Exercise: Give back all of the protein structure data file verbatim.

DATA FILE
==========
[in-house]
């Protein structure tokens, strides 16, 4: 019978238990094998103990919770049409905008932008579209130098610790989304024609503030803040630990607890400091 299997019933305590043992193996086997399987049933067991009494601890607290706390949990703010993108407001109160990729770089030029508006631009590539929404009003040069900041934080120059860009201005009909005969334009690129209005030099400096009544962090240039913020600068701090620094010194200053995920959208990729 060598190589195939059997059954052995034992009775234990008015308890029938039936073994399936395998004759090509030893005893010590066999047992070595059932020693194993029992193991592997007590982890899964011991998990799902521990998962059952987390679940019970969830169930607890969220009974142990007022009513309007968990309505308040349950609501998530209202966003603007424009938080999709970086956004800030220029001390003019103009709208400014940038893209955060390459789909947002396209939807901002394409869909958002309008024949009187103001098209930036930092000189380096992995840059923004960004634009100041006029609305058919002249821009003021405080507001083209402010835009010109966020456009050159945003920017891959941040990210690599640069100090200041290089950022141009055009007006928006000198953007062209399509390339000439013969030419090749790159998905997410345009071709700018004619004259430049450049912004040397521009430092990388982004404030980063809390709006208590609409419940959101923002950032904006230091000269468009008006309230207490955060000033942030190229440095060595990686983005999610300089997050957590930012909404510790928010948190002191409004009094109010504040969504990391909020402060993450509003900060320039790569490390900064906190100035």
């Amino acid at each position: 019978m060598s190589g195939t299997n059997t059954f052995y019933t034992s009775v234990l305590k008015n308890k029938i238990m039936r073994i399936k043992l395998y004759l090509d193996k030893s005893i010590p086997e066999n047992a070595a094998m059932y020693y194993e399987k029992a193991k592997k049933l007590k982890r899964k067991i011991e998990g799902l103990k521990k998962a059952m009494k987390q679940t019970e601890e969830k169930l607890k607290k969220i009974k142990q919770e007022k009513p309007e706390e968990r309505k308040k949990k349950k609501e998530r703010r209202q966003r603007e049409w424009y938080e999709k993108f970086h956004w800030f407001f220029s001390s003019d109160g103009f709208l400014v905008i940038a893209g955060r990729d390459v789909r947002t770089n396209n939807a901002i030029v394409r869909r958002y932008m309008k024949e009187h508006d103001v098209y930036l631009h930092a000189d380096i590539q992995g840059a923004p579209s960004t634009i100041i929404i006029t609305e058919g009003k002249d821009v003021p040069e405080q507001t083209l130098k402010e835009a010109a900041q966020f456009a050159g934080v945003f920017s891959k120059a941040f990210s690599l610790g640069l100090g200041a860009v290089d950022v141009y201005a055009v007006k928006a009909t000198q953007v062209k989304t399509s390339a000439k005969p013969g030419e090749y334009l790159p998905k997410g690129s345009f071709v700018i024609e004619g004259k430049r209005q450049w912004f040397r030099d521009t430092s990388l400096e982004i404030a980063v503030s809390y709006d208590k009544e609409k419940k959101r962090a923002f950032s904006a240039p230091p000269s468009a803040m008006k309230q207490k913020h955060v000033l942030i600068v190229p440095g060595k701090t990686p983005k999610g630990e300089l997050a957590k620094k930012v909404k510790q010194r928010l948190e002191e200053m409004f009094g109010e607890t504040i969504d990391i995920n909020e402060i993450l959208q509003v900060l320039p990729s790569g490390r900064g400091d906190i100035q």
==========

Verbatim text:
[in-house]
């Protein structure tokens, strides 16, 4: 019978238990094998103990919770049409905008932008579209130098610790989304024609503030803040630990607890400091 299997019933305590043992193996086997399987049933067991009494601890607290706390949990703010993108407001109160990729770089030029508006631009590539929404009003040069900041934080120059860009201005009909005969334009690129209005030099400096009544962090240039913020600068701090620094010194200053995920959208990729 060598190589195939059997059954052995034992009775234990008015308890029938039936073994399936395998004759090509030893005893010590066999047992070595059932020693194993029992193991592997007590982890899964011991998990799902521990998962059952987390679940019970969830169930607890969220009974142990007022009513309007968990309505308040349950609501998530209202966003603007424009938080999709970086956004800030220029001390003019103009709208400014940038893209955060390459789909947002396209939807901002394409869909958002309008024949009187103001098209930036930092000189380096992995840059923004960004634009100041006029609305058919002249821009003021405080507001083209402010835009010109966020456009050159945003920017891959941040990210690599640069100090200041290089950022141009055009007006928006000198953007062209399509390339000439013969030419090749790159998905997410345009071709700018004619004259430049450049912004040397521009430092990388982004404030980063809390709006208590609409419940959101923002950032904006230091000269468009008006309230207490955060000033942030190229440095060595990686983005999610300089997050957590930012909404510790928010948190002191409004009094109010504040969504990391909020402060993450509003900060320039790569490390900064906190100035």
């Amino acid at each position: 019978m060598s190589g195939t299997n059997t059954f052995y019933t034992s009775v234990l305590k008015n308890k029938i238990m039936r073994i399936k043992l395998y004759l090509d193996k030893s005893i010590p086997e066999n047992a070595a094998m059932y020693y194993e399987k029992a193991k592997k049933l007590k982890r899964k067991i011991e998990g799902l103990k521990k998962a059952m009494k987390q679940t019970e601890e969830k169930l607890k607290k969220i009974k142990q919770e007022k009513p309007e706390e968990r309505k308040k949990k349950k609501e998530r703010r209202q966003r603007e049409w424009y938080e999709k993108f970086h956004w800030f407001f220029s001390s003019d109160g103009f709208l400014v905008i940038a893209g955060r990729d390459v789909r947002t770089n396209n939807a901002i030029v394409r869909r958002y932008m309008k024949e009187h508006d103001v098209y930036l631009h930092a000189d380096i590539q992995g840059a923004p579209s960004t634009i100041i929404i006029t609305e058919g009003k002249d821009v003021p040069e405080q507001t083209l130098k402010e835009a010109a900041q966020f456009a050159g934080v945003f920017s891959k120059a941040f990210s690599l610790g640069l100090g200041a860009v290089d950022v141009y201005a055009v007006k928006a009909t000198q953007v062209k989304t399509s390339a000439k005969p013969g030419e090749y334009l790159p998905k997410g690129s345009f071709v700018i024609e004619g004259k430049r209005q450049w912004f040397r030099d521009t430092s990388l400096e982004i404030a980063v503030s809390y709006d208590k009544e609409k419940k959101r962090a923002f950032s904006a240039p230091p000269s468009a803040m008006k309230q207490k913020h955060v000033l942030i600068v190229p440095g060595k701090t990686p983005k999610g630990e300089l997050a957590k620094k930012v909404k510790q010194r928010l948190e002191e200053m409004f009094g109010e607890t504040i969504d990391i995920n909020e402060i993450l959208q509003v900060l320039p990729s790569g490390r900064g400091d906190i100035q």